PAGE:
Critics who treat 'adult' as a term of approval, instead of as a merely descriptive term, cannot be adult themselves. To be concerned about being grown up, to admire the grown up because it is grown up, to blush at the suspicion of being childish these things are the marks of childhood and adolescence. And in childhood and adolescence they are, in moderation, healthy symptoms. Young things ought to want to grow. But to carry on into middle life or even into early manhood this concern about being adult is a mark of really arrested development. When I was ten, I read fairy tales in secret and would have been ashamed if I had been found doing so. Now that I am fifty I read them openly. When I became a man I put away childish things, including the fear of childishness and the desire to be very grown up.
To have Faith in Christ means, of course, trying to do all that He says. There would be no sense in saying you trusted a person if you would not take his advice. Thus if you have really handed yourself over to Him, it must follow that you are trying to obey Him. But trying in a new way, a less worried way. Not doing these things in order to be saved, but because He has begun to save you already. Not hoping to get to Heaven as a reward for your actions, but inevitably wanting to act in a certain way because a first faint gleam of Heaven is already inside you.
aawhen the whole group is together, each brining out all that is best, wisest, or funniest in all the others. Those are the golden sessionsawhen the whole world, and something beyond the world, opens itself to our minds as we talk and no one has any claim on or any responsibility for another, but all are freedmen and equals as if we had first met an hour ago, while at the same time an Affection mellowed by the years enfolds us. Life- natural life- has no better gift to give.a
The student is half afraid to meet one of the great philosophers face to face. He feels himself inadequate and thinks he will not understand him. But if he only knew, the great man, just because of his greatness, is much more intelligible than his modern commentator. The simplest student will be able to understand, if not all, yet a very great deal of what Plato said but hardly anyone can understand some modern books on Platonism.
If we consider the unblushing promises of reward and the staggering nature of the rewards promised in the Gospels, it would seem that Our Lord finds our desire not too strong, but too weak. We are half-hearted creatures, fooling about with drink and sex and ambition when infinite joy is offered us, we are like ignorant children who want to continue making mud pies in a slum because we cannot imagine what is meant by the offer of a vacation at the sea. We are far too easily pleased.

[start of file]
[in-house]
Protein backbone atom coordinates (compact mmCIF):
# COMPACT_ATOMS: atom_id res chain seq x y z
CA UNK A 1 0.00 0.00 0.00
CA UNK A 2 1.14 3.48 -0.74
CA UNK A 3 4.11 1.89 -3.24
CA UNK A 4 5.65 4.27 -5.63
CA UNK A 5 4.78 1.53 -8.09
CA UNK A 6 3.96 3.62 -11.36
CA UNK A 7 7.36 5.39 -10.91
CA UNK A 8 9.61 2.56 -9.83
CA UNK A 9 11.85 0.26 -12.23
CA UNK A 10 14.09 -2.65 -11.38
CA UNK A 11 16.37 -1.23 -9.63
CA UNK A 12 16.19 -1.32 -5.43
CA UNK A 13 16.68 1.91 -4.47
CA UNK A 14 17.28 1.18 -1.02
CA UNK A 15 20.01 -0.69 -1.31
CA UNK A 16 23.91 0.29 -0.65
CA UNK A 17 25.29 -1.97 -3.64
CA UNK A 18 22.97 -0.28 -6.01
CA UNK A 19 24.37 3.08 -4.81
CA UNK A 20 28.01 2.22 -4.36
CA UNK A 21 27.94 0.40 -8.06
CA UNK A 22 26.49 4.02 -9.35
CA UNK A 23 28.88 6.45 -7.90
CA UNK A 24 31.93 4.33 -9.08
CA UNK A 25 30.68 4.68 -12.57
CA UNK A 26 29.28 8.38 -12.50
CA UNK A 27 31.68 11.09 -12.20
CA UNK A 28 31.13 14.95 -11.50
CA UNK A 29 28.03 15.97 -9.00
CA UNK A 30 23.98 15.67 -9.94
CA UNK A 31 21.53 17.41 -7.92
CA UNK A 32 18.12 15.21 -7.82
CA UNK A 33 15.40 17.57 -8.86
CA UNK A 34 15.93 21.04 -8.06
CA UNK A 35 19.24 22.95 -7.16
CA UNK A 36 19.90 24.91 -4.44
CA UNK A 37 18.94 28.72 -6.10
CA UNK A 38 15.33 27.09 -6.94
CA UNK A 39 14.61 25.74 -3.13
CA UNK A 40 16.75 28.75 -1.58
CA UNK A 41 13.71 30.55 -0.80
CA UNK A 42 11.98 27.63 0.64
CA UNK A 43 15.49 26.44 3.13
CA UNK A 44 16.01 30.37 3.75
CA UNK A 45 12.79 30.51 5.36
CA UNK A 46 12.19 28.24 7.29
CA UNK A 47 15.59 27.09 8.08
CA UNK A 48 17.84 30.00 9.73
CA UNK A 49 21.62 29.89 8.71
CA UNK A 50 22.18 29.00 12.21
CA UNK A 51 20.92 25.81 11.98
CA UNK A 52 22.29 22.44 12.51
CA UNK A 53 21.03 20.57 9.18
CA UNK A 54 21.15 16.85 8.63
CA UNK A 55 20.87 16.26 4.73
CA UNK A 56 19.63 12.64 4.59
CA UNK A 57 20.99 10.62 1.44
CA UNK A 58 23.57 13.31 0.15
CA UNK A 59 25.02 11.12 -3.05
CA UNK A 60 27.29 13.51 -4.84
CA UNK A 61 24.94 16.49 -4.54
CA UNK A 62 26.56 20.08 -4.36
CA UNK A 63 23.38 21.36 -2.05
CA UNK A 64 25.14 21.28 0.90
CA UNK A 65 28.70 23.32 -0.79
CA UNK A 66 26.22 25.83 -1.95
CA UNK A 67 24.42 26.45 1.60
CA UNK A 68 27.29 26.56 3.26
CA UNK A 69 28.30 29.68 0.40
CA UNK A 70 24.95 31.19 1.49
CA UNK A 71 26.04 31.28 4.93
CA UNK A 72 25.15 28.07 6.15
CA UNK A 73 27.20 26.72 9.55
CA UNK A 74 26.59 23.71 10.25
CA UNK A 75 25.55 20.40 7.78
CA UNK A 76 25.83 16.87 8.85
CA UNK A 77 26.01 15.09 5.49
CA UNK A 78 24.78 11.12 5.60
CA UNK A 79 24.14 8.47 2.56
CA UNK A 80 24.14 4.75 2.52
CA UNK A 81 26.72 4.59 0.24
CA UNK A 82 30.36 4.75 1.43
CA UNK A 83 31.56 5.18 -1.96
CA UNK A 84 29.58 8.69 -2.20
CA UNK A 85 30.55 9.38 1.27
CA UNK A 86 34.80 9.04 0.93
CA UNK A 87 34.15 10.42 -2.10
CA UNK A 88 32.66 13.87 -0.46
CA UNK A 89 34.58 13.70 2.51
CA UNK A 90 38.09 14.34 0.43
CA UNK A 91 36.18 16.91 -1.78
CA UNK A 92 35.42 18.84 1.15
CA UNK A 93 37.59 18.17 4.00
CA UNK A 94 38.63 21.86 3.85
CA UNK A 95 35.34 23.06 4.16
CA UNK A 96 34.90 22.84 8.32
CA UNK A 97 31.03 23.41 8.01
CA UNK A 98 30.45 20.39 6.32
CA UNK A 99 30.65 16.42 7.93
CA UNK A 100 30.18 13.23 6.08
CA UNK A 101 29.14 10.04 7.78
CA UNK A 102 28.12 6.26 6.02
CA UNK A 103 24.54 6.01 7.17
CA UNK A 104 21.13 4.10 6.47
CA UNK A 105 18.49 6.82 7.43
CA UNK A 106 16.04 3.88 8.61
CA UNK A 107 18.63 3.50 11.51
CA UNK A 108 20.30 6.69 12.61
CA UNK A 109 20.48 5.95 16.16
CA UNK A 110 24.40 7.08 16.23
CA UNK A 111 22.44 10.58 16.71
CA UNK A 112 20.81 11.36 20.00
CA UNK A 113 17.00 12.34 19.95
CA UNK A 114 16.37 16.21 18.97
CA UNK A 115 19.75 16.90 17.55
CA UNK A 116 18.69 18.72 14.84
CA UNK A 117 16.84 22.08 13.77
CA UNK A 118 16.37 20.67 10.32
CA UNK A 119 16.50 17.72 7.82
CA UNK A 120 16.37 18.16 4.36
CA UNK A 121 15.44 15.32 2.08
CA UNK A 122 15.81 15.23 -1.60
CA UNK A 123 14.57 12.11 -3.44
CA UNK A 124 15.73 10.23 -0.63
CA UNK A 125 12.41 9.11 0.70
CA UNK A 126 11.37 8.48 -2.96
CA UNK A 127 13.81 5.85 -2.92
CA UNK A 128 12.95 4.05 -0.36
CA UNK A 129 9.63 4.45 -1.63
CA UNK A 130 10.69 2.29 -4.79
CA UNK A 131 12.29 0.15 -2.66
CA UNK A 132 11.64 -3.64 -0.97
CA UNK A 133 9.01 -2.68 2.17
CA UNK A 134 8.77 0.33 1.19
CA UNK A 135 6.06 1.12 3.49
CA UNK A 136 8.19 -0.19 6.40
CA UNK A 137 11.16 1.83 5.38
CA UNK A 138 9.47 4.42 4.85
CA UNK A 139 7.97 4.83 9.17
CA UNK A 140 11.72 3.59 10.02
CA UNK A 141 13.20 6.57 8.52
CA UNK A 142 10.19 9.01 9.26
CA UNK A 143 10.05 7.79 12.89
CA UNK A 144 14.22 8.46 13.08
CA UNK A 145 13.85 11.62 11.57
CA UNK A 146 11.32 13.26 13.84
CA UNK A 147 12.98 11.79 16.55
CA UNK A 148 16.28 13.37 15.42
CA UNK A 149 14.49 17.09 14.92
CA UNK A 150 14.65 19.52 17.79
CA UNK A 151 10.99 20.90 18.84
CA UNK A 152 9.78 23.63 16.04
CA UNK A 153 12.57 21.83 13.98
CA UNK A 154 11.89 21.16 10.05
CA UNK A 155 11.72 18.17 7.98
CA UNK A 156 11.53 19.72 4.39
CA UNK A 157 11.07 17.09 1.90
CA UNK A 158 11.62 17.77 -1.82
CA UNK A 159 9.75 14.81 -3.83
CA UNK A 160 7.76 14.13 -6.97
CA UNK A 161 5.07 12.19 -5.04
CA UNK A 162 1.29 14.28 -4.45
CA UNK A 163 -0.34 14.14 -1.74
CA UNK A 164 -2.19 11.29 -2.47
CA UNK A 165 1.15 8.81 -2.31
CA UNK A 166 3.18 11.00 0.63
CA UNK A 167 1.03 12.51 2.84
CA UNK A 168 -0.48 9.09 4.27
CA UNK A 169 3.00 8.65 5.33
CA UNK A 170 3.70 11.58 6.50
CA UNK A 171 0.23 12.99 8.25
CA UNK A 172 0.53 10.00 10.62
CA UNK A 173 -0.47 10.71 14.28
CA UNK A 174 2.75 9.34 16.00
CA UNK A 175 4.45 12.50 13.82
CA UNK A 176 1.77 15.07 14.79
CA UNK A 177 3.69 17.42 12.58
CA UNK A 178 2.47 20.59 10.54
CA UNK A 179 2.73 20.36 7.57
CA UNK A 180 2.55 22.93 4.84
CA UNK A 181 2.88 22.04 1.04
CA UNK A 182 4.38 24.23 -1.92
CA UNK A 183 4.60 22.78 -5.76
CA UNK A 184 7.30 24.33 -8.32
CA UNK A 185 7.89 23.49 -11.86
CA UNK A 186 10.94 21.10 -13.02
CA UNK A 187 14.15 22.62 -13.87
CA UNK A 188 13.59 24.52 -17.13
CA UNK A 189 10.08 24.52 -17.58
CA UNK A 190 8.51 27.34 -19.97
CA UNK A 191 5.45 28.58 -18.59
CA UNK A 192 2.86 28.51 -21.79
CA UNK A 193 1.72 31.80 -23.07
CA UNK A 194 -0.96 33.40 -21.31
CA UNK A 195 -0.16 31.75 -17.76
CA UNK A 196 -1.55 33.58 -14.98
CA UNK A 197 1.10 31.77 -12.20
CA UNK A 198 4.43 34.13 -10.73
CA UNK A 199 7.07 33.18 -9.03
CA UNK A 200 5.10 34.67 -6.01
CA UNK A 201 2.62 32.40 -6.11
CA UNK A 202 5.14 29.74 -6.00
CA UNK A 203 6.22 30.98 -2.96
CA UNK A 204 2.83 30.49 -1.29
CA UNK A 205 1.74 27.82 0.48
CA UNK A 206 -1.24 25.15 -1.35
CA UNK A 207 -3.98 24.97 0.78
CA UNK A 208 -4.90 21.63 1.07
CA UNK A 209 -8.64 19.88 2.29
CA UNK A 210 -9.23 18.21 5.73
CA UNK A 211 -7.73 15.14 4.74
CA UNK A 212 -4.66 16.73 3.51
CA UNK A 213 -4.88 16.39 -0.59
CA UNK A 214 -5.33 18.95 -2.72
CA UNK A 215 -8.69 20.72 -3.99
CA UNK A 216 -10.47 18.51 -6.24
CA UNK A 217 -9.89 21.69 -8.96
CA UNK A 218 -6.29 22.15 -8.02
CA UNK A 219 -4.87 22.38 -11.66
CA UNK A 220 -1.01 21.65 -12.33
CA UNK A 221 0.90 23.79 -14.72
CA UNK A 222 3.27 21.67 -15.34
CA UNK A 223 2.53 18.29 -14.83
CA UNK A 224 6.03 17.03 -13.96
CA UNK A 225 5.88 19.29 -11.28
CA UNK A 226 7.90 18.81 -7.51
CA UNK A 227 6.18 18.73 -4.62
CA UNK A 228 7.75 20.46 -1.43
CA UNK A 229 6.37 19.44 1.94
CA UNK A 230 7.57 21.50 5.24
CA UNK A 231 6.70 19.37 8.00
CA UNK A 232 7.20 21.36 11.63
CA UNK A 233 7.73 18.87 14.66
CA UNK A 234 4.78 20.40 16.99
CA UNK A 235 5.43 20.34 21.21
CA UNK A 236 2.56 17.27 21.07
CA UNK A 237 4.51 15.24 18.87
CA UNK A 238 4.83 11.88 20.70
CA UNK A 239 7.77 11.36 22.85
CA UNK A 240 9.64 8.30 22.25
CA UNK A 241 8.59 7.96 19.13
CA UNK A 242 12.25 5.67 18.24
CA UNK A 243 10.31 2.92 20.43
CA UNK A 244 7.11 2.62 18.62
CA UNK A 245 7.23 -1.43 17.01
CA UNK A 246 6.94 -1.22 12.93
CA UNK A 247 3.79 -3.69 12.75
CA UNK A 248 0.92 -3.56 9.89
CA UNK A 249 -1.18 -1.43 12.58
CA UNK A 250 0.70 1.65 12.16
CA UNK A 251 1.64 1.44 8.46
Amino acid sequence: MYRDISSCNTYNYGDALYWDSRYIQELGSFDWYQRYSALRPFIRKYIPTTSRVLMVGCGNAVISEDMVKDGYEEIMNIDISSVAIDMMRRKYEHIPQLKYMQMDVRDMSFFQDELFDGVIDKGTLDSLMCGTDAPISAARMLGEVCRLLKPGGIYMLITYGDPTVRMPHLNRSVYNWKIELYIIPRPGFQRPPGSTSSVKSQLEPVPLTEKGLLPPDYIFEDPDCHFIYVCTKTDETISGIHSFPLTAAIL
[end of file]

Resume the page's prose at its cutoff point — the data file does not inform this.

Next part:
It would seem that Our Lord finds our desires not too strong, but too weak. We are half-hearted creatures, fooling about with drink and sex and ambition when infinite joy is offered us, like an ignorant child who wants to go on making mud pies in a slum because he cannot imagine what is meant by the offer of a holiday at the sea. We are far too easily pleased.
Reality, in fact, is usually something you could not have guessed. That is one of the reasons I believe Christianity. It is a religion you could not have guessed. If it offered us just the kind of universe we had always expected, I should feel we were making it up. But, in fact, it is not the sort of thing anyone would have made up. It has just that queer twist about it that real things have. So let us leave behind all these boys' philosophies--these over simple answers. The problem is not simple and the answer is not going to be simple either.
Of all tyrannies, a tyranny exercised for the good of its victims may be the most oppressive. It may be better to live under robber barons than under omnipotent moral busybodies. The robber baron's cruelty may sometimes sleep, his cupidity may at some point be satiated but those who torment us for our own good will torment us without end, for they do so with the approval of their own conscience.
Of all tyrannies, a tyranny sincerely exercised for the good of its victims may be the most oppressive. It would be better to live under robber barons than under omnipotent moral busybodies. The robber baron's cruelty may sometimes sleep, his cupidity may at some point be satiated but those who torment us for our own good will torment us without end for they do so with the approval of their own conscience.